https://doi.org/10.1371/journal.pone.0012003.g003

To substantiate these observations, pregnant females were injected with single BrdU-pulses at E12 or E15 and the pattern of radial migration was studied in the neocortex. E12-labeled cohorts were fated to the subplate and layer VI in wt and podxl(−/−) embryos (Fig. 3k–l); similarly, E15-labeled neurons were properly fated in the upper cortical layers in both genotypes (Fig. 3m–n). Correct positioning of migrating neurons in the neocortex was also observed with anti-Tbr1 antibodies (Fig. 3o,p), a marker expressed by deep neurons of the cerebral cortex [35]. Taken together, these findings indicate that radial migration is not altered in podxl-deficient brains.

To examine the involvement of PC in tangential migration, we analyzed neurophilic chain migration using lower rhombic lip explants (Fig. 3q,r). The neurons that migrate from this proliferative region form the circumferential migratory stream, which will give rise to the precerebellar nuclei [36], [37], [38]. In wt rhombic lip explants co-cultured with aggregates of Netrin-1-expressing cells, typical chains of migrating neurons were formed that were chemoattracted by Netrin-1-expressing cells (Fig. 3q,r). A similar chemoattractive response was observed in podxl(−/−) rhombic lip explants, which showed normal exit of neurons and the formation of migratory chains (Fig. 3q,r). We conclude that neither radial nor tangential neuronal migration is impaired by the absence of PC.

Axonal extension, fasciculation and branching is impaired in PC-deficient neurons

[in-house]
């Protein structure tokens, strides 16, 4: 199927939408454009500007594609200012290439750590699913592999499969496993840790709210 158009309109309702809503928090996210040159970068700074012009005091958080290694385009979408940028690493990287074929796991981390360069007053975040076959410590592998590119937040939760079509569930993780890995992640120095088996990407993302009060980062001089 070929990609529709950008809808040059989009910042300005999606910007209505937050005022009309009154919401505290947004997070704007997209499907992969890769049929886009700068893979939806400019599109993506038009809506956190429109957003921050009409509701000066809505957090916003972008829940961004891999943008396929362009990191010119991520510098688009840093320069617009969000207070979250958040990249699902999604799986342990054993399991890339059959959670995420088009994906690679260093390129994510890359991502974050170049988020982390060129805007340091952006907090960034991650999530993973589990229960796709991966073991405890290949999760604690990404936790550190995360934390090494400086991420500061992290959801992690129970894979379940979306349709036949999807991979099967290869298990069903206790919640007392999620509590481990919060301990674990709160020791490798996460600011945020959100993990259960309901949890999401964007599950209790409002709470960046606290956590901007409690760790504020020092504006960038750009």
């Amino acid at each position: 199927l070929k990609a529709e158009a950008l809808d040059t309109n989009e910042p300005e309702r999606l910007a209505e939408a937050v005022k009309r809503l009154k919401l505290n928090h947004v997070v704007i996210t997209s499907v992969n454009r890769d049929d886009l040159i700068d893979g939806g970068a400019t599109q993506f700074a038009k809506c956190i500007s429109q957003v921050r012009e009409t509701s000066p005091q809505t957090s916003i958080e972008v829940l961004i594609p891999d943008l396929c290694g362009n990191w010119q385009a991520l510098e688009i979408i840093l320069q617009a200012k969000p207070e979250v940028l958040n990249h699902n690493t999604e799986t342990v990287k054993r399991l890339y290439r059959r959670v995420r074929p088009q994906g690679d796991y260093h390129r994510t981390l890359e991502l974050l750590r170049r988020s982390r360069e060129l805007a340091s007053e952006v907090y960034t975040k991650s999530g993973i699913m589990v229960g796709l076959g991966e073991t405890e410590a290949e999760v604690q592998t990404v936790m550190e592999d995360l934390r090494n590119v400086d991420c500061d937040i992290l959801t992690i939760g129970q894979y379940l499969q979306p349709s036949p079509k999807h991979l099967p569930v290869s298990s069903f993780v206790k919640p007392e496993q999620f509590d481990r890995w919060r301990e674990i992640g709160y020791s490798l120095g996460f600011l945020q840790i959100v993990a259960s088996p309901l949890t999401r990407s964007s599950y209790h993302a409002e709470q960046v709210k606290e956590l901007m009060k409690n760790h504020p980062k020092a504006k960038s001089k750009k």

To examine the contribution of PC to axonal growth, E18 brain sections were stained with antibodies against the adhesion proteins L1 and TAG-1 (Fig. S3). Immunostained sections showed that all major axonal tracts were correctly formed in podxl(−/−) brains (Fig. S3, S4). For example, in the forebrain the major commissures (corpus callosum, hippocampal and anterior commissure) and axonal pathways (anterior olfactory tract, reciprocal thalamocortical pathway and cortical white matter) were well developed in these mutant embryos (Fig. S3). Similarly, the topography and radial distribution of fibers was not substantially altered, as seen in the hippocampus and neocortex. Also in the midbrain and hindbrain, all the major axonal tracts in podxl(−/−) brains were distributed normally (not shown). To further analyze axonal targeting in podxl(−/−) embryos, DiI injections were performed in several regions, including the neocortex, olfactory bulb, dorsal thalamus, entorhinal cortex and cerebellum. As illustrated in Fig. S4, cortical injections in the somatosensory cortex labeled corticothalamic fibers which extended through the internal capsule and terminated appropriately in the dorsal thalamus in wt and podxl(−/−) brains. Similarly, we found no evidence of aberrant axonal targeting after DiI injections in the remaining brain areas (e.g., the LOT, Fig. S4e,f). These observations indicate that axonal guidance and targeting is not impaired by the lack of PC.